7. Storytelling is more than a buzzword. This follows from point six. Countless books and articles discuss the importance of storytelling. In 2019, Drucker School alum Bettina Sherick, an executive at Warner Bros. Entertainment, provided additional insight into this concept, including its influence on personal lives and careers in Hollywood, one of its epicenters.
  8. Be open and receptive to new information and diverse experiences. In 2017, Professor Hovig Tchalian presented about the Claremont Game Lab, based at the Drucker School but open to students from any of the Claremont Colleges. Creating successful games involves creativity, and multiple skills in business and various technology areas. There were also presentations on “Disruption in Children’s Linear TV,” by Emily Arons, a Game Lab mentor and an executive at the Pokémon Company International; and “Can Augmented Reality Save the {Shopping} Mall?” by Wanda Gregory, also a Game Lab mentor and now a lecturer at the University of Washington School of Interdisciplinary Arts & Sciences.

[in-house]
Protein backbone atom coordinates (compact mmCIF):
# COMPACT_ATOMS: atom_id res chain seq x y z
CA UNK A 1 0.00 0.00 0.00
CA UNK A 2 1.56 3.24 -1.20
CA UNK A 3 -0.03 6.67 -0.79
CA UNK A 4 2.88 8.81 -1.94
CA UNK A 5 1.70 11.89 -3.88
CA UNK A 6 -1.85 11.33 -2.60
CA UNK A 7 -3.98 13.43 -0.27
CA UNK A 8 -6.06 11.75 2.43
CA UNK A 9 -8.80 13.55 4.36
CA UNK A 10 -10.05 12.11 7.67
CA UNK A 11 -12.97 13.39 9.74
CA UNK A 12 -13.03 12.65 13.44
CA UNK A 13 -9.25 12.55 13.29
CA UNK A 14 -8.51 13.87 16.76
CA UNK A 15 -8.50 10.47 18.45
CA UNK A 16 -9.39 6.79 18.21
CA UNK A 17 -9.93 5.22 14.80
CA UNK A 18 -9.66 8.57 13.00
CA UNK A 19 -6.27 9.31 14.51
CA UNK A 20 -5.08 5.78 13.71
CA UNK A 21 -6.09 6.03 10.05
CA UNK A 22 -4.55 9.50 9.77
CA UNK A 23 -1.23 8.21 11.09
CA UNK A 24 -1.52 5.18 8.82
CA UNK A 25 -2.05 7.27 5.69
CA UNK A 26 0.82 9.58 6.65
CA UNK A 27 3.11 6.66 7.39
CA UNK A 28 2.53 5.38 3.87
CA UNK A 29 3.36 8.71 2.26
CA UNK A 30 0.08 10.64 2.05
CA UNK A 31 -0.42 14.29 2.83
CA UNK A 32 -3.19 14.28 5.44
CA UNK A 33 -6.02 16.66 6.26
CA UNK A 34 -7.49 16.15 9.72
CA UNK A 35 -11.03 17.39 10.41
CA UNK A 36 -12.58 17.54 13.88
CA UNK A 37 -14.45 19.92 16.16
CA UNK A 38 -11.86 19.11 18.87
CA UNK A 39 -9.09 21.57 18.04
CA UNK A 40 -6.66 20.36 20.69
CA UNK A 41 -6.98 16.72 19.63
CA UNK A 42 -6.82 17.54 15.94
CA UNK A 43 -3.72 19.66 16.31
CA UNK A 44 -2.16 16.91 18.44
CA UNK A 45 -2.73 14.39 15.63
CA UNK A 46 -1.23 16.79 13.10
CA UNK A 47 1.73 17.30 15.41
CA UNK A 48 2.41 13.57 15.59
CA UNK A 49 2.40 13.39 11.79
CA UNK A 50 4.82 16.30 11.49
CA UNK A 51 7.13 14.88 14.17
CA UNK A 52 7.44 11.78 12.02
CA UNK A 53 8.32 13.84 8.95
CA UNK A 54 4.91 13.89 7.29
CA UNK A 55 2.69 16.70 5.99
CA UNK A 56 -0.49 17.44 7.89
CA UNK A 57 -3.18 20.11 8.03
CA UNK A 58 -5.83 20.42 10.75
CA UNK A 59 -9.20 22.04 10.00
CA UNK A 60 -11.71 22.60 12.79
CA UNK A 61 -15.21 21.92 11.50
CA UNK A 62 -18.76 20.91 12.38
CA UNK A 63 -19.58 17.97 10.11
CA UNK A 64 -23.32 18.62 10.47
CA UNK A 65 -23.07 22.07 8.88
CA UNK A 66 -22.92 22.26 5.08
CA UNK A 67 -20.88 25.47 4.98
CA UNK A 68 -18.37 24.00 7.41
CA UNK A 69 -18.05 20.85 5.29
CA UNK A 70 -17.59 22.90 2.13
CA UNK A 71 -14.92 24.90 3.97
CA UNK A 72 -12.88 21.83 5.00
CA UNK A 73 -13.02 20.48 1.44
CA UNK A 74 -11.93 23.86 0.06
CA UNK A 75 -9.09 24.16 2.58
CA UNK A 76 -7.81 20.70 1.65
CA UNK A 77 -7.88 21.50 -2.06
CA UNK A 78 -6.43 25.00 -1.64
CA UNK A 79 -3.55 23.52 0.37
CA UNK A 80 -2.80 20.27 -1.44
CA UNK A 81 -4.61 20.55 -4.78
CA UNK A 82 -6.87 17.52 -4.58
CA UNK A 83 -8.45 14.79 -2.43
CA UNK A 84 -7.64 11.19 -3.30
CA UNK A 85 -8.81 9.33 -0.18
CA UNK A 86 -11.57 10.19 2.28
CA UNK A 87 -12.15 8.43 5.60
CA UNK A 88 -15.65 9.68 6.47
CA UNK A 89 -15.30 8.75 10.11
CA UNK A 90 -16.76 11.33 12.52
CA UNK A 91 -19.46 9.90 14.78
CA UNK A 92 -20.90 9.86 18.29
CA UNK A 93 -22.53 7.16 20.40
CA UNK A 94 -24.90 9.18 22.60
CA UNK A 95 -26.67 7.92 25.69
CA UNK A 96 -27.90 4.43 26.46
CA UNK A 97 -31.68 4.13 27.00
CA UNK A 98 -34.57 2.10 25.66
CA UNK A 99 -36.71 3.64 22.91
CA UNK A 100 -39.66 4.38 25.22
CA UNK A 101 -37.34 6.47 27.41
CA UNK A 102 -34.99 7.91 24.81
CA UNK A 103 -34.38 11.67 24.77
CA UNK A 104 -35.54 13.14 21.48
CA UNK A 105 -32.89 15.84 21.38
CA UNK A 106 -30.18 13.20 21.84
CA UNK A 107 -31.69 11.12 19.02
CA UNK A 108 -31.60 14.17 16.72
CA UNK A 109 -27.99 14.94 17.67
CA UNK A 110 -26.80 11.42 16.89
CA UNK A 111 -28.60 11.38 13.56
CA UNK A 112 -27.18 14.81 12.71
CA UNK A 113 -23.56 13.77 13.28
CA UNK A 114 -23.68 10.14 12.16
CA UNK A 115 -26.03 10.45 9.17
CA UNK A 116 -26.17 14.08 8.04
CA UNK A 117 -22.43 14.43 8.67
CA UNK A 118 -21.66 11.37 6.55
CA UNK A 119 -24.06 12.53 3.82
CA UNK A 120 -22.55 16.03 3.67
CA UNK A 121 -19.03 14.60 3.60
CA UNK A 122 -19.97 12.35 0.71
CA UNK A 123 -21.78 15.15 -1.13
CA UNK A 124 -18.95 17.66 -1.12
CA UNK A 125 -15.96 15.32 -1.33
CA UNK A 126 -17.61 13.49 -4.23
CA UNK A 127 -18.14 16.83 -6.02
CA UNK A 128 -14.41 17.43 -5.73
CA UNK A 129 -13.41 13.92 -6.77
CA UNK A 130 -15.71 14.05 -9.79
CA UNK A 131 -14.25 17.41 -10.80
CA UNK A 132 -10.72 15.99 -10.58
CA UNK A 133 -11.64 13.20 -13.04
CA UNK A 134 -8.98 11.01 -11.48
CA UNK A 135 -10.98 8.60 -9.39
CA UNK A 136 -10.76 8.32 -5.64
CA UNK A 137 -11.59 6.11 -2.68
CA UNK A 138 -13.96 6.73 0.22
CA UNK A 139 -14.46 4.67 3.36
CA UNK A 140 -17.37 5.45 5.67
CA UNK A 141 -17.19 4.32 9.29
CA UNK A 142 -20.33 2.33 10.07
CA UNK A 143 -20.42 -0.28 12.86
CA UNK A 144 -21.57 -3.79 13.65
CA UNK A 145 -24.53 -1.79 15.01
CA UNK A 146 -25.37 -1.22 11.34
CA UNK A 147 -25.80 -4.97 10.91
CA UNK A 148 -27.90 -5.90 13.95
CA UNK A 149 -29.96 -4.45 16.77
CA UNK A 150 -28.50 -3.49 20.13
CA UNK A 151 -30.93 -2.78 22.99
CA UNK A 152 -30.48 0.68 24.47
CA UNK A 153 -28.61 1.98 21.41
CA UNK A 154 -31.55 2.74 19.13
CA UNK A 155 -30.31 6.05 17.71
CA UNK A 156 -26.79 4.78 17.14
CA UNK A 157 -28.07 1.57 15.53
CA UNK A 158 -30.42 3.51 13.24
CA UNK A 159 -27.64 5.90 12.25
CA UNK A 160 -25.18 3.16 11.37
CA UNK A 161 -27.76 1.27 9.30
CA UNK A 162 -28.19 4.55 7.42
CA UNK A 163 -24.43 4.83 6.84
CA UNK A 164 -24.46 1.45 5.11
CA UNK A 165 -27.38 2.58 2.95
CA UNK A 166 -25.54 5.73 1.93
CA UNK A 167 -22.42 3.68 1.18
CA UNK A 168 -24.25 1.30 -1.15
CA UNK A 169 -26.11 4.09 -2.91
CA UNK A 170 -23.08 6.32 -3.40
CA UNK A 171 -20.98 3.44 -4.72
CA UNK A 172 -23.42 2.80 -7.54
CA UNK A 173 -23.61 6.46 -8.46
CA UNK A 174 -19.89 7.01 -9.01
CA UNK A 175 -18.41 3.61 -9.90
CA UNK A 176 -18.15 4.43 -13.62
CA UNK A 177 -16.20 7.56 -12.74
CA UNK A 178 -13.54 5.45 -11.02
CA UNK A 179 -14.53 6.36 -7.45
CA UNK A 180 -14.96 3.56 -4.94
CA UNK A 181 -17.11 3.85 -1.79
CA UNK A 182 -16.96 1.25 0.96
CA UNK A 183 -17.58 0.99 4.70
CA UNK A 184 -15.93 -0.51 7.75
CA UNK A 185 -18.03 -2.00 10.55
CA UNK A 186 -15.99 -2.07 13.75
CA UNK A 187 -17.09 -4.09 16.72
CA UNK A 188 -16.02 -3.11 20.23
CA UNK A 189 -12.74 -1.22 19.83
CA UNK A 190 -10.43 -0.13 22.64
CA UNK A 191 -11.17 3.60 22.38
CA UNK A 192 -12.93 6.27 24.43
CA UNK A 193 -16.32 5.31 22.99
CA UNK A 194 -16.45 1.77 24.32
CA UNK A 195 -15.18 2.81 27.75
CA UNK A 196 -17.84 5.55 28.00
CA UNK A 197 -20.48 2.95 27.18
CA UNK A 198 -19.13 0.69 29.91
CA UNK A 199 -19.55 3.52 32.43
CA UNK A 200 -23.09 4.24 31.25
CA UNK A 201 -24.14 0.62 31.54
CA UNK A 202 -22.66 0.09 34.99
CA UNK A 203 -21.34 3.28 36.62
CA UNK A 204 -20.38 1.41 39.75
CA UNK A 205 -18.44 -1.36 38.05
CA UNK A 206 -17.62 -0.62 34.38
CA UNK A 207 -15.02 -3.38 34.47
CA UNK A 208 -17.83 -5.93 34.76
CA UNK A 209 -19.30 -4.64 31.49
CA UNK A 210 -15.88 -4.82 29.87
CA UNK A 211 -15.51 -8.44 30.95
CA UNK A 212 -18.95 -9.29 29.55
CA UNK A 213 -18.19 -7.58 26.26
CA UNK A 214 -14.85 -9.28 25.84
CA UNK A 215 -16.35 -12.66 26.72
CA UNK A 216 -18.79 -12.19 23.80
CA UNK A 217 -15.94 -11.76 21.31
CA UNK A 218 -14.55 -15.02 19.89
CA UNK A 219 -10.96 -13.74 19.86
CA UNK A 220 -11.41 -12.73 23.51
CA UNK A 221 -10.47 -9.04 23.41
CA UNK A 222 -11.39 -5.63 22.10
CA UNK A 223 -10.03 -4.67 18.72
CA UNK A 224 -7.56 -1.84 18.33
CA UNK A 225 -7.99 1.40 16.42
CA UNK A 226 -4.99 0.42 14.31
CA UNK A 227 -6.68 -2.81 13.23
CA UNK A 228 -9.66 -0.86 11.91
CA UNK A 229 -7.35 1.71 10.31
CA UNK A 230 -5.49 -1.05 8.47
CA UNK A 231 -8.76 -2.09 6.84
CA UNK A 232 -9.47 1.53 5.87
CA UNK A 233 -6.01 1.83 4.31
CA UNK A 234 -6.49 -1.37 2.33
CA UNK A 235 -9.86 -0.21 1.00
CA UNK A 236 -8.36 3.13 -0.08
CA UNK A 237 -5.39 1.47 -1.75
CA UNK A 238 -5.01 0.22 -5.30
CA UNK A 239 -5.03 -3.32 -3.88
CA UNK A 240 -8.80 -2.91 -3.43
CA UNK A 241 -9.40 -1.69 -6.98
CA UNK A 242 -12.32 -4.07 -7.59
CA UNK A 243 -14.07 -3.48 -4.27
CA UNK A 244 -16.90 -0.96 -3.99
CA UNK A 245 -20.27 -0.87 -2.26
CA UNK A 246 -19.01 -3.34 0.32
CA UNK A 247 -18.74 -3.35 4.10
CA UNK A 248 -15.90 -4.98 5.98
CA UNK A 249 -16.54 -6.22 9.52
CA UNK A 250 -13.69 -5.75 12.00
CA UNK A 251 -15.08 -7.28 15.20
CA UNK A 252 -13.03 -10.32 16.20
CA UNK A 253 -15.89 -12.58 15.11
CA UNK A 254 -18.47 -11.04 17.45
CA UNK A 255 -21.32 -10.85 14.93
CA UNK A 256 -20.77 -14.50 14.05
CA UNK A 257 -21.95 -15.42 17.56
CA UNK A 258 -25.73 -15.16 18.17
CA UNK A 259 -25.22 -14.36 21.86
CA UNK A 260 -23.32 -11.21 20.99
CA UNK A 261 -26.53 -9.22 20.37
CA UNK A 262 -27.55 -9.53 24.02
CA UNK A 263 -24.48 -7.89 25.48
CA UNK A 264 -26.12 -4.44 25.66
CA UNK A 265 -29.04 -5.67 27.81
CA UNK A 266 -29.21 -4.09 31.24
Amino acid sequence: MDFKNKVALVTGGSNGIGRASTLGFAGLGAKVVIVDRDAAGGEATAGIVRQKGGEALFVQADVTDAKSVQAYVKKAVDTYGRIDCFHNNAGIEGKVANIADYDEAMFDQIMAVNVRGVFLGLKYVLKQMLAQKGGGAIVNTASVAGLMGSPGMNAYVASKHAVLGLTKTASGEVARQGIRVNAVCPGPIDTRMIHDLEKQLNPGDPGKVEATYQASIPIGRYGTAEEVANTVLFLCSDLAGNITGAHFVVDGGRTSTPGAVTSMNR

9. Seek out and gain new perspectives. Each time in Claremont I stayed for several extra days to meet people and look for new insights beyond the Drucker School. In 2012 at the Honnold/Mudd library on campus, I attended the Claremont Discourse Lecture, “How American Bandstand Created the American Teenager,” by then-Scripps College professor Matthew Delmont (now a history professor at Dartmouth), based on his book The Nicest Kids in Town: American Bandstand, Rock ‘n’ Roll, and Civil Rights in 1950s Philadelphia. In 2009, I attended the opening of an exhibit from Peter and Doris Drucker’s collection of Japanese art, “Zen! Japanese Paintings From the Sanso Collection,” at the Ruth Chandler Williamson Gallery, at Scripps College. I returned days later for another Japanese-themed exhibit, “Genji’s World in Japanese Woodblock Prints.”
  10. Appreciate people while they are still alive. In 2017, the Lifetime Achievement Award was presented to Drucker School professor Joseph Maciariello, one of Peter Drucker’s closest collaborators. I always liked to visit with Joe, and I’m grateful that he made time to see me in 2019, a year before he passed away. In 2012, I attended a fascinating talk, “How I Became a CEO,” by John Bachmann, held several days before Drucker Day. At the time, he was senior partner (and retired managing partner) of Edward Jones, and chairman of the Board of Visitors of the Drucker School and trustee of Claremont Graduate University. I interviewed him years ago for my first book, and was glad to have a brief chat with him after this event. Bachmann died in 2019.

As wonderful as it is to spend time in sunny, idyllic Claremont, you can draw on some of the same spirit that animated Drucker Days by applying the above principles in your own life and work, wherever you are based, or whatever your work entails.